Thompson: I’ve lived. I’ve experienced. And your mother hasn’t, but she did okay. She did okay.
This is true. So, I actually want to talk about that, because there was one point that really hit home for me, which is when her mom basically says to Lory, “Well, you’re just being dramatic. You’re just being like a soap opera.” My mom has said that to me. Like, literally the same thing. Like, “This is not a telenovela, okay? So, you can bring the acting down. You’re being very dramatic.” So, what is up with that?
Thompson: When we speak about those generational differences, younger people live in an environment and are exposed to so much more expression in their day-to-day lives. You know, they love to tell all their business. They love to get on every platform and share every feeling, and every emotion, and everything I’m going through. What do y’all think? And get everybody’s opinion. And people join in the emotional party, so there is all this emotion, which is often not anchored in more sensibility and more restraint, and more wisdom, and more prudence around what you choose to share, when you share it, and how, and with whom.
And the older generation doesn’t express themselves like that, and so it can be overwhelming. It’s just too much. Calm down! It’ll be okay.
Right, they can’t get to the point of actually hearing what you’re saying, because they’re just reacting to how you’re presenting what you’re saying.
Thompson: Yes. When people are caught up in emotionality like that that’s off the chart, rarely are you going to have productive conversation, if ever. And so, if they could learn to turn that dial down a bit, and regulate the tone of their voice, and not overwhelm with too information at one time, because that’s the other thing about the younger generation, the daughters, their access to far more information all the time drives a lot of their sensitivities and their need to express this, whereas the older generation is not as inclined to seek out that minutiae of detail, nor do they need it to make decisions and solve problems in the same way.
So then, as a daughter, Lory or I should basically stick to the headlines, right?
Thompson: I think so, and here’s a big thing. I’m glad you just said that. Stick to the headlines. Yes, that would be great. With a regulated tone of voice, and also with some degree of empathy for what your situation is, like that creates some wiggle room and some space in the conversation if I say, “Hey, okay. I understand where you coming from, mom, because I can see here that it hasn’t hit New York yet, and so I can appreciate the fact that I sound very strange calling you right now and asking you to stay home from work. I get that that’s a bit of an unreasonable request.” And so, if you could just own that, if the daughter could just own that yeah, I know this is crazy, let me acknowledge that and let me own that, and let me listen more to what you’re hearing and experiencing in New York. That just creates some room in the conversation for it to move forward.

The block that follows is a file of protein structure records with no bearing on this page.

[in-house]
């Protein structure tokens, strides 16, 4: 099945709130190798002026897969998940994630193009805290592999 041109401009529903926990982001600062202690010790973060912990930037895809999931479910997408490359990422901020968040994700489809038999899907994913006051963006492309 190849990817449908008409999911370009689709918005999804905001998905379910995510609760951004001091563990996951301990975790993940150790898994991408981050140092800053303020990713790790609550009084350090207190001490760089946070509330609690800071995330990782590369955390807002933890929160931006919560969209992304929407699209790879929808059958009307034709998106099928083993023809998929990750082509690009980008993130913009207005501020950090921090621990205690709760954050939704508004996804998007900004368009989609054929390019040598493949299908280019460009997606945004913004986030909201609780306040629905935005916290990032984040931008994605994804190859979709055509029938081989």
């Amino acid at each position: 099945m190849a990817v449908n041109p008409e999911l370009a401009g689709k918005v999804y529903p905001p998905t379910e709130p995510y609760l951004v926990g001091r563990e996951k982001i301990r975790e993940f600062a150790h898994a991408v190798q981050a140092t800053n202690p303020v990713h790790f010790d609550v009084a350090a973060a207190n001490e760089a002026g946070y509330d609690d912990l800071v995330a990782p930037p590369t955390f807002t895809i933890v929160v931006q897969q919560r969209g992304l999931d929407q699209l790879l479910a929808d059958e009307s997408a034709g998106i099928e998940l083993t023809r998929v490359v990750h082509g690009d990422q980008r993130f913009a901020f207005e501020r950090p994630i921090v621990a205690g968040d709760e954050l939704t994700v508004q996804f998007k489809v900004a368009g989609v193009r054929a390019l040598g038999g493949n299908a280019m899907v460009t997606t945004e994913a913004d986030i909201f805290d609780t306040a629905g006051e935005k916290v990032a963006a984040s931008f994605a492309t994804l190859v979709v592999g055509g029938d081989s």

I want to get you thinking a little bit from the 30,000 viewpoint, because Lory’s gonna encounter similar situations. I’m definitely going to encounter similar situations. And I want us to be better prepared next time. What are the takeaways for Lory, for me, for other daughters listening, in terms of how to strengthen their way that they can approach their moms in future scenarios, where we can anticipate that there’s going to be some pushback.
Thompson: Yes. So, first of all, your mother is grown, and she has lived her life and done it well. She raised you. And so, we have to start from that premise that I’m not trying to tell you what to do. If we can just sort of enter the equation with a posture of listening, as well as something complimentary, like, “I just want you to know, mom, I respect your judgment so much. You know, I just value all the ways in which you have lived a very wise, and caring, and nurturing life. I just-“
But you have to mean it, though. Like this is not BS. You have to mean it.
Thompson: No, this is not BS. Yeah, you have to really mean it.
Thompson: And by the way, if you’ve had a difficult relationship with your mother, that is full of resentment, or there’s bitterness there, or whatever, still look for that one little thing that you can compliment. Still look for that one thing you can validate, and say, “Okay, mom, you were just the best at this, and I get that you are a grown woman and you make your own decisions.” And you’ve gotta mean it. You can’t be attached to the outcome. You gotta release the outcome, and when you back up like that, you make room for her to move a little closer to your opinion and your perspective. But if you just come in, like guns a blazing, “You gotta do this, and you blah-blah-blah-blah.” You’re just shutting that thing down and she’s never gonna move closer to your perspective.